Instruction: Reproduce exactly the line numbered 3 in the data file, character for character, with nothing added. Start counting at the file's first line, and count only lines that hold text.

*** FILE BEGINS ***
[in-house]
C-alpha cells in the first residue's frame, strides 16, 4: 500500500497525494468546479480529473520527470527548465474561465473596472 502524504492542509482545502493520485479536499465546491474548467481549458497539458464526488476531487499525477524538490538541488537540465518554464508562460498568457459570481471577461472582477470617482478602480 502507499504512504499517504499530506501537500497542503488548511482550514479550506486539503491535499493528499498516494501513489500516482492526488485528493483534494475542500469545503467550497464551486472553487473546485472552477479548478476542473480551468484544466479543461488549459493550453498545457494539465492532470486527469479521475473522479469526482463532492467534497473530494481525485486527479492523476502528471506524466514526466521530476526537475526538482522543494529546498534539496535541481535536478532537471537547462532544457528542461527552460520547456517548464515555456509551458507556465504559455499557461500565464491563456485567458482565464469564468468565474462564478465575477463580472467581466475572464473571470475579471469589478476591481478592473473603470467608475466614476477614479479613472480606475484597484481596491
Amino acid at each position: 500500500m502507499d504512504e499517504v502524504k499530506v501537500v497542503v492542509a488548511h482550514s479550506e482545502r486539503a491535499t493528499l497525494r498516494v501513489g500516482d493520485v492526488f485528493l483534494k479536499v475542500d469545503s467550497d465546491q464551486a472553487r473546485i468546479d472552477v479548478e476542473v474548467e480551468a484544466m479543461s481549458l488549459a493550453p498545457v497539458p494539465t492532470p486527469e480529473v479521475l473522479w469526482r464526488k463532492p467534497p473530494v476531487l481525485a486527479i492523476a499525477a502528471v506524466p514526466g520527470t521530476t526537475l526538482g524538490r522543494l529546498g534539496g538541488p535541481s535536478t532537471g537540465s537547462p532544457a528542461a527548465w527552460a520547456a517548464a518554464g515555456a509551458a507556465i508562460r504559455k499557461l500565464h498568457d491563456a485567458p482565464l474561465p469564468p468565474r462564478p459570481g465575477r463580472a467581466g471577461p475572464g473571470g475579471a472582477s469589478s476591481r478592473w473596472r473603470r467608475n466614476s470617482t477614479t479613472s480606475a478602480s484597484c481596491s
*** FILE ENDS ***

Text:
Amino acid at each position: 500500500m502507499d504512504e499517504v502524504k499530506v501537500v497542503v492542509a488548511h482550514s479550506e482545502r486539503a491535499t493528499l497525494r498516494v501513489g500516482d493520485v492526488f485528493l483534494k479536499v475542500d469545503s467550497d465546491q464551486a472553487r473546485i468546479d472552477v479548478e476542473v474548467e480551468a484544466m479543461s481549458l488549459a493550453p498545457v497539458p494539465t492532470p486527469e480529473v479521475l473522479w469526482r464526488k463532492p467534497p473530494v476531487l481525485a486527479i492523476a499525477a502528471v506524466p514526466g520527470t521530476t526537475l526538482g524538490r522543494l529546498g534539496g538541488p535541481s535536478t532537471g537540465s537547462p532544457a528542461a527548465w527552460a520547456a517548464a518554464g515555456a509551458a507556465i508562460r504559455k499557461l500565464h498568457d491563456a485567458p482565464l474561465p469564468p468565474r462564478p459570481g465575477r463580472a467581466g471577461p475572464g473571470g475579471a472582477s469589478s476591481r478592473w473596472r473603470r467608475n466614476s470617482t477614479t479613472s480606475a478602480s484597484c481596491s